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Moonfish
05-19-2009, 02:09 PM
When do they foal? Is it normally in spring? Do they mate once a year? How long is the pregnancy?

(If I mis-use any terms here, don't worry, I don't write in English :) )

KellyAssauer
05-19-2009, 03:17 PM
If you speaking of scheduled breeding, anywhere from January 1st to beginning of June is when they foal, targeting for the period between Feb through April, gestation time is usually 330 to 350 days. and typically, anymore, since horses are breed by owners it only happens once a year, and not always every year. (Up to the owner) The only other odd thing I can think of is that they almost always only have one foal, but twins do occur, and it is very rare for both to survive.

claire
05-19-2009, 03:40 PM
April is a big month for foaling - out of my four horses, 1 has a late Feb. bday, 1 late March, and 2 are April.

citymouse
05-19-2009, 03:56 PM
What about wild horses? It is possible or impossible that a mare would foal say in late summer?
C

Tsu Dho Nimh
05-19-2009, 05:01 PM
What about wild horses? It is possible or impossible that a mare would foal say in late summer?

Possible for foaling to happen any time of year, but it's unlikely, because a late-born foal has a very difficult time surviving the first winter.

Horses are slightly seasonal - the increasing daylight time tends to trigger them into ovulating, so spring breeding and a foal the next year is the norm.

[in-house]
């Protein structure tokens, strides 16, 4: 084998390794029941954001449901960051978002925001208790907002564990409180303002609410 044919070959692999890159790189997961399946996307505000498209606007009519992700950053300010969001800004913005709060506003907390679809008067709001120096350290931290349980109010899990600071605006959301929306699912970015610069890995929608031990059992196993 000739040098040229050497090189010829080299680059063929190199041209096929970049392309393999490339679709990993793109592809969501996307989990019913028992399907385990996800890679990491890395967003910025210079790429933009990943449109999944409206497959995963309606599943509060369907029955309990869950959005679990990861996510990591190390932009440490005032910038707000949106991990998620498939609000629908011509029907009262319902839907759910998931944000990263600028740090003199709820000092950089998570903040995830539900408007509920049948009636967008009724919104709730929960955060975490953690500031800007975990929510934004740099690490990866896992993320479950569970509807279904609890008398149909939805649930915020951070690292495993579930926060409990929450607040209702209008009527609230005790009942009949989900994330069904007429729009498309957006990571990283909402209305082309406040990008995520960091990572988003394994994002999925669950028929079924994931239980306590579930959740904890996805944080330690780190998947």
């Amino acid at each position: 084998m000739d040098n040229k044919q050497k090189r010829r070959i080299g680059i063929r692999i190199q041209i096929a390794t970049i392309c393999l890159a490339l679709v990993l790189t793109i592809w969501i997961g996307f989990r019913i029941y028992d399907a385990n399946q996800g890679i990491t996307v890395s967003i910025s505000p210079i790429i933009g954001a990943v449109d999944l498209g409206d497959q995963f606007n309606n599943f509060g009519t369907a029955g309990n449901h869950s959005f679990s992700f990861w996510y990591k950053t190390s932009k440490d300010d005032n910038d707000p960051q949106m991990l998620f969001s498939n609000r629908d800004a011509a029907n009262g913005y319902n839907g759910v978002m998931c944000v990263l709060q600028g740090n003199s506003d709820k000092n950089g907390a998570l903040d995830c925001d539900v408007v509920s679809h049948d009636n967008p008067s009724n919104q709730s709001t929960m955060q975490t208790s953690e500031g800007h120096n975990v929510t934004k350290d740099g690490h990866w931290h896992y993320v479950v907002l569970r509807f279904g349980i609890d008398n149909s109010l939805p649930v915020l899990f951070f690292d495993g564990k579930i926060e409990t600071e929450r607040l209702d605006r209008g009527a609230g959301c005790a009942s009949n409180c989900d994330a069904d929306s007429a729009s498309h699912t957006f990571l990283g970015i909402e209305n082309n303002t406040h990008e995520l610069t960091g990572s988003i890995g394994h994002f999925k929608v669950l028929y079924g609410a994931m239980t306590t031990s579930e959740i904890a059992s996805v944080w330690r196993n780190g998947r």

jeseymour
05-19-2009, 05:36 PM
Okay, so she's not a horse, but our BLM adopted burro foaled on Thanksgiving day. She's from the Nevada herd, I guess they must have mild winters. :Shrug:

Madisonwrites
05-19-2009, 06:14 PM
Normally, a mare is pregnant for 11 months. Most stories I have read (true ones, I guess I should point out) say that the foals come sometime in the spring. I don't know exactly when in spring, though.

wannawrite
05-19-2009, 07:03 PM
A domestic mare can drop a foal at any time of the year and have a reasonable expectation that it will survive if given nothing more than ordinary care.

I assume you ask this question for the sake of a plot? If so, then you can have your horse foal at anytime you wish. While it is true that most breeders would prefer to drop a foal in the spring, mares successfully give birth year-round.

WriteKnight
05-19-2009, 08:09 PM
Right, domesticated horses can foal at any time of the year. After all, they will be well taken care of.

In the wild, the tendancy is to foal 'in the spring' - which can also vary depending on WHERE the horses live. (Spring up north, is different from spring 'down south'.)

I know a horse named "Solstice" - foaled on June 21.

Fern
05-19-2009, 11:51 PM
If I'm not mistaken, some registeries use one birthdate for all babies born that year, so one born in April and another in August might both be listed as March birthdates.

Where that messes you up is if you are in competition at some point where the age is part of determining criteria. When you have one 6 months older than another in real age, but both listed with same birth month/year, obviously the older one is most likely to be ahead.